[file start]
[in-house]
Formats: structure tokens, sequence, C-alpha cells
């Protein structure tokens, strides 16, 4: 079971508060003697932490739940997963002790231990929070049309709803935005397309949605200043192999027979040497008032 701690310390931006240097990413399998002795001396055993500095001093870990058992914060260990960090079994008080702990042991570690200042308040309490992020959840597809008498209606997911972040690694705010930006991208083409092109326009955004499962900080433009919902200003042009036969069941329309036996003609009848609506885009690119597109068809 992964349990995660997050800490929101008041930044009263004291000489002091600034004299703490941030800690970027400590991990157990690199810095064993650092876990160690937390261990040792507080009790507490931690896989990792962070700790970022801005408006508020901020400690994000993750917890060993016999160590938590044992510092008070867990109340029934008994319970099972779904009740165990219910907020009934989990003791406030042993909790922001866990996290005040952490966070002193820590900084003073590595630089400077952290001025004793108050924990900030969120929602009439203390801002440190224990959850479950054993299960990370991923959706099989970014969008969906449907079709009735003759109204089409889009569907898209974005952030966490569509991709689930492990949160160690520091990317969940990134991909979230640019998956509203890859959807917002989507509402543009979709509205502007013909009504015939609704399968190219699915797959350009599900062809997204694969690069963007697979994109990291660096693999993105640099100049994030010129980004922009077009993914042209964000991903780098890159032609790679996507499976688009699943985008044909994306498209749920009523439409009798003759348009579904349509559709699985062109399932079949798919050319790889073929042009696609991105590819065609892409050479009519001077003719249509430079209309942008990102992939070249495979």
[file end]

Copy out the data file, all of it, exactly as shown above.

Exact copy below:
[in-house]
Formats: structure tokens, sequence, C-alpha cells
């Protein structure tokens, strides 16, 4: 079971508060003697932490739940997963002790231990929070049309709803935005397309949605200043192999027979040497008032 701690310390931006240097990413399998002795001396055993500095001093870990058992914060260990960090079994008080702990042991570690200042308040309490992020959840597809008498209606997911972040690694705010930006991208083409092109326009955004499962900080433009919902200003042009036969069941329309036996003609009848609506885009690119597109068809 992964349990995660997050800490929101008041930044009263004291000489002091600034004299703490941030800690970027400590991990157990690199810095064993650092876990160690937390261990040792507080009790507490931690896989990792962070700790970022801005408006508020901020400690994000993750917890060993016999160590938590044992510092008070867990109340029934008994319970099972779904009740165990219910907020009934989990003791406030042993909790922001866990996290005040952490966070002193820590900084003073590595630089400077952290001025004793108050924990900030969120929602009439203390801002440190224990959850479950054993299960990370991923959706099989970014969008969906449907079709009735003759109204089409889009569907898209974005952030966490569509991709689930492990949160160690520091990317969940990134991909979230640019998956509203890859959807917002989507509402543009979709509205502007013909009504015939609704399968190219699915797959350009599900062809997204694969690069963007697979994109990291660096693999993105640099100049994030010129980004922009077009993914042209964000991903780098890159032609790679996507499976688009699943985008044909994306498209749920009523439409009798003759348009579904349509559709699985062109399932079949798919050319790889073929042009696609991105590819065609892409050479009519001077003719249509430079209309942008990102992939070249495979």